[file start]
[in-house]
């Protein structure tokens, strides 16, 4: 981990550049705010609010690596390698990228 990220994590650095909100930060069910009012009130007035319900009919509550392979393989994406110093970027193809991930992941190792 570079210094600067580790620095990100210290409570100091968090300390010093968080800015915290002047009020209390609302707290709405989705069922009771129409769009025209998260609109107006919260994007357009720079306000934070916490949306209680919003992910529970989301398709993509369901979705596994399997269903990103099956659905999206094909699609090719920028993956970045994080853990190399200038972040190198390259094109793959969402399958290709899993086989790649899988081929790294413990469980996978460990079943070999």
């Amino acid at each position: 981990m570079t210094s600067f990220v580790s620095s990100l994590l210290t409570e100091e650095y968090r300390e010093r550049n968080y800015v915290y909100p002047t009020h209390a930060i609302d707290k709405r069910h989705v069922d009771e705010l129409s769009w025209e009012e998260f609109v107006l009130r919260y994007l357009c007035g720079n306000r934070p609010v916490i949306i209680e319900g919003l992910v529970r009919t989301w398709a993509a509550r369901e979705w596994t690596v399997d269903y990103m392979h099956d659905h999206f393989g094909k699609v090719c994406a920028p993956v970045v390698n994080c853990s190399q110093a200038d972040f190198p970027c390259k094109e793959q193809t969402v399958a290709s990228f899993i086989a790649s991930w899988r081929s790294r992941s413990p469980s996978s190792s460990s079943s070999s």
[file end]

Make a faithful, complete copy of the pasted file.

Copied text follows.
[in-house]
């Protein structure tokens, strides 16, 4: 981990550049705010609010690596390698990228 990220994590650095909100930060069910009012009130007035319900009919509550392979393989994406110093970027193809991930992941190792 570079210094600067580790620095990100210290409570100091968090300390010093968080800015915290002047009020209390609302707290709405989705069922009771129409769009025209998260609109107006919260994007357009720079306000934070916490949306209680919003992910529970989301398709993509369901979705596994399997269903990103099956659905999206094909699609090719920028993956970045994080853990190399200038972040190198390259094109793959969402399958290709899993086989790649899988081929790294413990469980996978460990079943070999």
């Amino acid at each position: 981990m570079t210094s600067f990220v580790s620095s990100l994590l210290t409570e100091e650095y968090r300390e010093r550049n968080y800015v915290y909100p002047t009020h209390a930060i609302d707290k709405r069910h989705v069922d009771e705010l129409s769009w025209e009012e998260f609109v107006l009130r919260y994007l357009c007035g720079n306000r934070p609010v916490i949306i209680e319900g919003l992910v529970r009919t989301w398709a993509a509550r369901e979705w596994t690596v399997d269903y990103m392979h099956d659905h999206f393989g094909k699609v090719c994406a920028p993956v970045v390698n994080c853990s190399q110093a200038d972040f190198p970027c390259k094109e793959q193809t969402v399958a290709s990228f899993i086989a790649s991930w899988r081929s790294r992941s413990p469980s996978s190792s460990s079943s070999s």